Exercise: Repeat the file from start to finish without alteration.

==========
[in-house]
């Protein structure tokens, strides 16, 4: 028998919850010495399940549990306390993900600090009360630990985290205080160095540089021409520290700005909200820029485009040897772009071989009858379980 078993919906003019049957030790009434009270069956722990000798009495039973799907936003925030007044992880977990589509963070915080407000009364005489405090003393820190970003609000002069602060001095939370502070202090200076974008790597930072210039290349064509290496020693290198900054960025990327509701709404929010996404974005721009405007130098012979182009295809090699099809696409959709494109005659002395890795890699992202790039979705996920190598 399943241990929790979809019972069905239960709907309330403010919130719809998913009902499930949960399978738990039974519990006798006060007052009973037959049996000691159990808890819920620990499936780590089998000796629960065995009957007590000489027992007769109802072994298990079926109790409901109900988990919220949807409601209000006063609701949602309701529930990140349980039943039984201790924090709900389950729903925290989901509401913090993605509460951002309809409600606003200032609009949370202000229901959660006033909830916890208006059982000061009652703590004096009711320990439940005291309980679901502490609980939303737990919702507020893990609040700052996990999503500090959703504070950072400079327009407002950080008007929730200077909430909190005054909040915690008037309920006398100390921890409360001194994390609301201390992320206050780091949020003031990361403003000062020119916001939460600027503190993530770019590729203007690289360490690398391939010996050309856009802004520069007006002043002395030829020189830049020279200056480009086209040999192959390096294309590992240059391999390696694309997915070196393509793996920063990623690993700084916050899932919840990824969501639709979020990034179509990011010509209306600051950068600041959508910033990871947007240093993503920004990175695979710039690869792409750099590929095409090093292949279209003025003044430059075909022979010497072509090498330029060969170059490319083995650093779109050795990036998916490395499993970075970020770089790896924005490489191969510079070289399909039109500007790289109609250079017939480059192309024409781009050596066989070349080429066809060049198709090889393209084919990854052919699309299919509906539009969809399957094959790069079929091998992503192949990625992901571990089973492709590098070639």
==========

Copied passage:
[in-house]
């Protein structure tokens, strides 16, 4: 028998919850010495399940549990306390993900600090009360630990985290205080160095540089021409520290700005909200820029485009040897772009071989009858379980 078993919906003019049957030790009434009270069956722990000798009495039973799907936003925030007044992880977990589509963070915080407000009364005489405090003393820190970003609000002069602060001095939370502070202090200076974008790597930072210039290349064509290496020693290198900054960025990327509701709404929010996404974005721009405007130098012979182009295809090699099809696409959709494109005659002395890795890699992202790039979705996920190598 399943241990929790979809019972069905239960709907309330403010919130719809998913009902499930949960399978738990039974519990006798006060007052009973037959049996000691159990808890819920620990499936780590089998000796629960065995009957007590000489027992007769109802072994298990079926109790409901109900988990919220949807409601209000006063609701949602309701529930990140349980039943039984201790924090709900389950729903925290989901509401913090993605509460951002309809409600606003200032609009949370202000229901959660006033909830916890208006059982000061009652703590004096009711320990439940005291309980679901502490609980939303737990919702507020893990609040700052996990999503500090959703504070950072400079327009407002950080008007929730200077909430909190005054909040915690008037309920006398100390921890409360001194994390609301201390992320206050780091949020003031990361403003000062020119916001939460600027503190993530770019590729203007690289360490690398391939010996050309856009802004520069007006002043002395030829020189830049020279200056480009086209040999192959390096294309590992240059391999390696694309997915070196393509793996920063990623690993700084916050899932919840990824969501639709979020990034179509990011010509209306600051950068600041959508910033990871947007240093993503920004990175695979710039690869792409750099590929095409090093292949279209003025003044430059075909022979010497072509090498330029060969170059490319083995650093779109050795990036998916490395499993970075970020770089790896924005490489191969510079070289399909039109500007790289109609250079017939480059192309024409781009050596066989070349080429066809060049198709090889393209084919990854052919699309299919509906539009969809399957094959790069079929091998992503192949990625992901571990089973492709590098070639």